The stuff people say is priceless to behold sometimes.
During a Washington Post panel discussion with Glenn Reynolds, Jeff Jarvis, Jane Hamsher (NOTE: Because there’s some controversy over the proper location of Jane Hamsher’s blog, I deferred to her celebrity URL), and Jay Rosen, an anonymous New York commenter leveled the following charge at Glenn Reynolds:

New York, N.Y.: Why does Professor Reynolds dislike comments on his site, when by linking to the Transit Workers Union Site, they got nearly a 1000 comments of truly vulgar and racially hostile nature, to the point where the union had to close down comments.
He felt free to inhibit the free speech of others, but seems to be afraid to allow that level of exchange on his own site.
Glenn Reynolds: I don’t think I was the source of those comments — they came from people who live in NYC and were inconvenienced by the strike, and the comments were overwhelmingly hostile before I ever linked. Of course, it was the Transit Union’s choice whether or not to have comments on their blog. They chose poorly.
Glenn Reynolds: I should add that it’s an odd concept of “limiting the free speech of others” that involves linking to someone’s blog.

Not only do I agree with Glenn Reynolds, but I’ve been guilty of similar (albeit on a much smaller scale) conduct — inhibiting people by linking to their blogs.
While until today I didn’t realize that I had actually been a victim, the fact is that for better or for worse, I have been one of those bloggers Glenn saw fit to “inhibit” on a number of occasions. (I was absolutely thrilled and delighted each time, but little did I know…..)
Anyway, because it’s happened to me, I think I’m qualified to describe what happens to those blogs that Glenn Reynolds inhibits by linking to them. First, you might notice that if you allow comments like me but don’t get that many, you’ll suddenly have a flurry of them all on one post. Strange comments from the type people you’ve never seen before and who you can tell are not regular readers. Then, if you check the counter, you’ll first see that there are more people on the blog than the counter can display at once. Next, you’ll see that you get something like 20,000 hits when you’d normally have a few hundred. In technical language, this whole process of inhibiting your free speech is called an InstaLanche, and it can be expected to last for days. Here’s a colored graph showing the damage an InstaLanche can do as it runs roughshod over a blog’s free speech:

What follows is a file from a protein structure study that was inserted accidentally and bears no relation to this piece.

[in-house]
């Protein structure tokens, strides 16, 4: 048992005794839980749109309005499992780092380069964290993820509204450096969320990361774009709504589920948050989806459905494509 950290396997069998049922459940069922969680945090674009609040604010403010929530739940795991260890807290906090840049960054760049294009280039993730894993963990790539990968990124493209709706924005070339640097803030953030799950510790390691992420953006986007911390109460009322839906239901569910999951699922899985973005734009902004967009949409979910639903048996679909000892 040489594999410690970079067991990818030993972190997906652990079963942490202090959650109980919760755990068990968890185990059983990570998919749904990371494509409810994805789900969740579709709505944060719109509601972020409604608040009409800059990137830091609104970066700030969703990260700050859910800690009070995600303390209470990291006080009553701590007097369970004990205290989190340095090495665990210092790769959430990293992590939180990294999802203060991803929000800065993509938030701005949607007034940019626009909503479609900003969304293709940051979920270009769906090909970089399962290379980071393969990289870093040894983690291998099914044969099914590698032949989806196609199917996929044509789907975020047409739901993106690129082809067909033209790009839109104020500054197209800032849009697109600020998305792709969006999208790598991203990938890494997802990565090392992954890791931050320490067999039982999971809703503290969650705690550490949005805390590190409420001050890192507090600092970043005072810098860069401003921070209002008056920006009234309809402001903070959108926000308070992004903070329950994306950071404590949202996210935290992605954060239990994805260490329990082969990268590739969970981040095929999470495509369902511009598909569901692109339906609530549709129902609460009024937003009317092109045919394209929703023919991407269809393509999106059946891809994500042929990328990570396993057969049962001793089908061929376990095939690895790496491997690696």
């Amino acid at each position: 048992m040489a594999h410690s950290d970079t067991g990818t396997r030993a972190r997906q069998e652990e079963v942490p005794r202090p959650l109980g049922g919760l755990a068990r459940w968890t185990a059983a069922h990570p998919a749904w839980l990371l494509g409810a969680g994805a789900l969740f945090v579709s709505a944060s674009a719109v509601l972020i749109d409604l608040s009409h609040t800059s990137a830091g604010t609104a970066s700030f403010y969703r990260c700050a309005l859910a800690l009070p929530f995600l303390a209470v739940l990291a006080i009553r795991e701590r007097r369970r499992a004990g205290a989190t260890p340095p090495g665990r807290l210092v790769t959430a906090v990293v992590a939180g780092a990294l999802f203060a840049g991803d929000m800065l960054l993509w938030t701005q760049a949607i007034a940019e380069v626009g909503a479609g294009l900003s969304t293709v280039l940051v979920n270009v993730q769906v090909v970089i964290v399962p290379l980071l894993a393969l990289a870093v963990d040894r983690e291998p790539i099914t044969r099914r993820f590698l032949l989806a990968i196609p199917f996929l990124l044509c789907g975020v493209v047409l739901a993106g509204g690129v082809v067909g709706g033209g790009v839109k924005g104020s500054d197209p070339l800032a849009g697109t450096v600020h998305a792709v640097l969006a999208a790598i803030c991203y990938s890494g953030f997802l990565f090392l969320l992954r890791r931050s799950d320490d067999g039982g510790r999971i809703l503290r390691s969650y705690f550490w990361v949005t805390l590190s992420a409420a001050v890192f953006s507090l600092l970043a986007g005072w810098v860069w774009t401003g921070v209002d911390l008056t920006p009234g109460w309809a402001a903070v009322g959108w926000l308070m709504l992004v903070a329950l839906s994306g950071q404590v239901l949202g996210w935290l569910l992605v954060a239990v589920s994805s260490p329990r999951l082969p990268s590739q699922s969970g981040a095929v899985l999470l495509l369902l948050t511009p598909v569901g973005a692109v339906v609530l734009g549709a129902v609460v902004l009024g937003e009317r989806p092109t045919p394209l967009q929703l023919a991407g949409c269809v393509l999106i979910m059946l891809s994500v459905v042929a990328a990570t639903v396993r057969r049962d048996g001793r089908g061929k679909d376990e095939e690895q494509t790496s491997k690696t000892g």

InstaLanche.jpg

As you can see, eventually the symptoms die down, and your blog goes back to its previous state of being “uninhibited.” Some of the new visitors, however, might like your blog, and if you’re especially unlucky they’ll keep stubbornly coming back to inhibit you all by themselves even after all other traces of Glenn’s “inhibition” wear off.
It’s very inhibitating — to all except the uninhibitible.
MORE: Via Mister Snitch, a blog called Hullabaloo elaborates on Glenn Reynolds’ censorship technique:

Glenn Reynolds knew exactly what he was doing when he linked to that blog and sent his massive readership over there to flame them. That’s within the rules of engagement. But it’s chickenshit when you don’t have comments yourself. And it’s dishonest in the extreme to pretend that you don’t engage that way when you do.

He “sent his massive readership over there to flame them“?
I read through Glenn’s post, but I couldn’t find anything like that anywhere. No flaming instructions. Nothing. (Obviously, Glenn was too slick to leave any trail.) But as Mister Snitch points out, Digby’s readers consider this a flame war, and the commenters advocate a massive retaliatory email attack against Glenn Reynolds. That’s because he’s guilty of something worse than inhibiting free speech by linking to blog posts, and that’s a thing called “eliminationist rhetoric”:

We are living in a political world formed by rightwing commentators who have made a fetish of harsh eliminationist rhetoric hammered over and over again into the ether until it sounds like normal discourse.

This is not a new topic for me.
And yes, I’m afraid it’s true. I commented about this extensively in an earlier post. In that post, not only did I graphically demonstrate the linkage between Reynolds and eliminationist rhetoric, but I unearthed this very damning statement:

I’m not interested in being anything more than a tool for the right and an echo of their propaganda.

Glenn would probably deny saying that, but there it is! As I said then, “the inner workings of his eliminationist strategy!”
What more proof could anyone want?
Obviously, links from Glenn are goose steps towards eliminationism.
FINAL THOUGHTS ON LIBERTARIAN FASCISM: Stifling dissent by linking to it? Trampling free speech by quoting it? Doesn’t this all sound familiar?
Once again,

Ein volk, Ayn Rand, Ein Fuhrer!

Is there any way to make the connection plainer?